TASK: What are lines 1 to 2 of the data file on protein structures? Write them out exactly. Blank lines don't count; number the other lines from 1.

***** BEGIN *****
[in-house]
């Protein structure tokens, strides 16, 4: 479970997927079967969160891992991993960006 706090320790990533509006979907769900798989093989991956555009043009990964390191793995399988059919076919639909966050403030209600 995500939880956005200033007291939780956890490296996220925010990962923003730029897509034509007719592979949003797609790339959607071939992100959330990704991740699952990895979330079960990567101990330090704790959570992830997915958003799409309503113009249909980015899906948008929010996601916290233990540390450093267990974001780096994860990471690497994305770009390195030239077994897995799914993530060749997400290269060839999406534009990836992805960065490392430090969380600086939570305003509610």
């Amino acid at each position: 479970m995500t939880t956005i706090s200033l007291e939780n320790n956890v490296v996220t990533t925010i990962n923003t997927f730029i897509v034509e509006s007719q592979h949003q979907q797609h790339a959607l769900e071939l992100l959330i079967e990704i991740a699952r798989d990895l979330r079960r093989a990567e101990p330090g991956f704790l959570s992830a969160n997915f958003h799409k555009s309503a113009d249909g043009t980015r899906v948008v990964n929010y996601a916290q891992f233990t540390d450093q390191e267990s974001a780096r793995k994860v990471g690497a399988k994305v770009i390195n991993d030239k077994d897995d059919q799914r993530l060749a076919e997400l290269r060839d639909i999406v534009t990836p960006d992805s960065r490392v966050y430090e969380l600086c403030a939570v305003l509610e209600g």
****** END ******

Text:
[in-house]
């Protein structure tokens, strides 16, 4: 479970997927079967969160891992991993960006 706090320790990533509006979907769900798989093989991956555009043009990964390191793995399988059919076919639909966050403030209600 995500939880956005200033007291939780956890490296996220925010990962923003730029897509034509007719592979949003797609790339959607071939992100959330990704991740699952990895979330079960990567101990330090704790959570992830997915958003799409309503113009249909980015899906948008929010996601916290233990540390450093267990974001780096994860990471690497994305770009390195030239077994897995799914993530060749997400290269060839999406534009990836992805960065490392430090969380600086939570305003509610």